>     a : Integer := 2;
>     b : Integer := 2;
>     a : Integer := 5; -- is not legal.
> end record;
> 
> ?

Yes, but that is was not possible, because in Ada 95 the function "a" 
did not conflict with members. The change in Ada 2005 introduced dot 
notation and thus the conflict.

What Randy meant is a different issue that there is no "fully qualified" 
form to get a record member since Ada 2005 change made "." overloaded.

If "." were a first-class operation, then one would have it:

    "." (X, "a")   vs   a (X)

Such operation could be very difficult to introduce.

    X'Component (A)

or

    A of X

are much simpler.

-- 
Regards,
Dmitry A. Kazakov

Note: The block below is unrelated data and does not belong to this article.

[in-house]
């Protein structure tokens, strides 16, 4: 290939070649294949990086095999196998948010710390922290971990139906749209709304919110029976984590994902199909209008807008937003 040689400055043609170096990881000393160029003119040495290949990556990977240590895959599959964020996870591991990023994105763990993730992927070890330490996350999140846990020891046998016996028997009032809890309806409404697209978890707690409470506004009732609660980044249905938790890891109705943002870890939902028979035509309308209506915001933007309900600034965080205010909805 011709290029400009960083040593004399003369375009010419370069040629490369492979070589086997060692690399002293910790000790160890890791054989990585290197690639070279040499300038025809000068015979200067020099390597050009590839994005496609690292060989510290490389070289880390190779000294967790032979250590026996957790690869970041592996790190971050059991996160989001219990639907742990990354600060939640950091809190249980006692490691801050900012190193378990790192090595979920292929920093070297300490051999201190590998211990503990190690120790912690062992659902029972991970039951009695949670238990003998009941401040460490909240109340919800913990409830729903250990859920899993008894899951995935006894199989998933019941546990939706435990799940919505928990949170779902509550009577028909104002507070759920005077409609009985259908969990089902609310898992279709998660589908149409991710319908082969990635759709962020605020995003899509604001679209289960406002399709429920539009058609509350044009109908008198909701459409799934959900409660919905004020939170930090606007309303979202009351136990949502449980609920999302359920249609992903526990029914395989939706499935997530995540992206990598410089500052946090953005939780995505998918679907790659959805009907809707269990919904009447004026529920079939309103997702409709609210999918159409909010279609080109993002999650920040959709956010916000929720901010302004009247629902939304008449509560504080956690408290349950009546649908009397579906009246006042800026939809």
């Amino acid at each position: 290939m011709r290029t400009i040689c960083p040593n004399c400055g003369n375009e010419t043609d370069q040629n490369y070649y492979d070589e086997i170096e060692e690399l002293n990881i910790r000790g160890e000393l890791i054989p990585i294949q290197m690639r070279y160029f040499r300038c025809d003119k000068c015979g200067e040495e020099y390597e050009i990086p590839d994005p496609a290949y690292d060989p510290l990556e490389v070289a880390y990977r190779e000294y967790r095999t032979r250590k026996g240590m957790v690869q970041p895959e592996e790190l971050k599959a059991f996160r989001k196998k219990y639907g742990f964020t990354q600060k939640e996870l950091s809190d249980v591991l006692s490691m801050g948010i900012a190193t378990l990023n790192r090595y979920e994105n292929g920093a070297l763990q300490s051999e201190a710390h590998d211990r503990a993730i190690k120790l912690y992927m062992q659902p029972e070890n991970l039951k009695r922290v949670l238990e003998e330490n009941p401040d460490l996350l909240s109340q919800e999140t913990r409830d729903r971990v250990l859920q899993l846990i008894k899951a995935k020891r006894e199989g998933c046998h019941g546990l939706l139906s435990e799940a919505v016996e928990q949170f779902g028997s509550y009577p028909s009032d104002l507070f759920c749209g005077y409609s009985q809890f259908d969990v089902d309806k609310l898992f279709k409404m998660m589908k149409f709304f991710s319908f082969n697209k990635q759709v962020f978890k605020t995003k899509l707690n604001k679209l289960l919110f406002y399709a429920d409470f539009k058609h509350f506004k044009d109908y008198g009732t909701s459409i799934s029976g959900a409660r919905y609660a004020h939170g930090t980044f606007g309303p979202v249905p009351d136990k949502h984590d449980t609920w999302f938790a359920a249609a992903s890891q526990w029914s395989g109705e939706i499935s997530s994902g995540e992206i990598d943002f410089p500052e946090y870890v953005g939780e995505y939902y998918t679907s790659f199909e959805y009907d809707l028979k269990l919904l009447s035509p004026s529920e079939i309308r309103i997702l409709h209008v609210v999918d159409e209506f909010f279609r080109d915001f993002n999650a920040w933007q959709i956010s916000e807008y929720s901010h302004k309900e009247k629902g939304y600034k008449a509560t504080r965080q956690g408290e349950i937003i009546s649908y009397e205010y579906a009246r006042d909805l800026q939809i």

http://www.dmitry-kazakov.de


^ permalink raw reply	[flat|nested] 34+ messages in thread

* Re: Is this a bug?
  2020-01-03  8:37               ` Dmitry A. Kazakov
@ 2020-01-04  0:42                 ` Randy Brukardt
  2020-01-05 13:32                   ` reinert
  2020-01-17  9:54                 ` reinert
  1 sibling, 1 reply; 34+ messages in thread
From: Randy Brukardt @ 2020-01-04  0:42 UTC (permalink / raw)


"Dmitry A. Kazakov" <mailbox@dmitry-kazakov.de> wrote in message 
news:qumug8$1bsj$1@gioia.aioe.org...
> On 2020-01-03 08:35, reinert wrote:
...
>> But what is really the problem of prohibiting to include above:
>>
>> function a(x: rec1_t) return Integer is (5);
>>
>> ?
>>
>> This is similar to that the following is not legal:
>>
>> type rec1_t is tagged record
>>     a : Integer := 2;
>>     b : Integer := 2;
>>     a : Integer := 5; -- is not legal.
>> end record;
>>
>> ?
>
> Yes, but that is was not possible, because in Ada 95 the function "a" did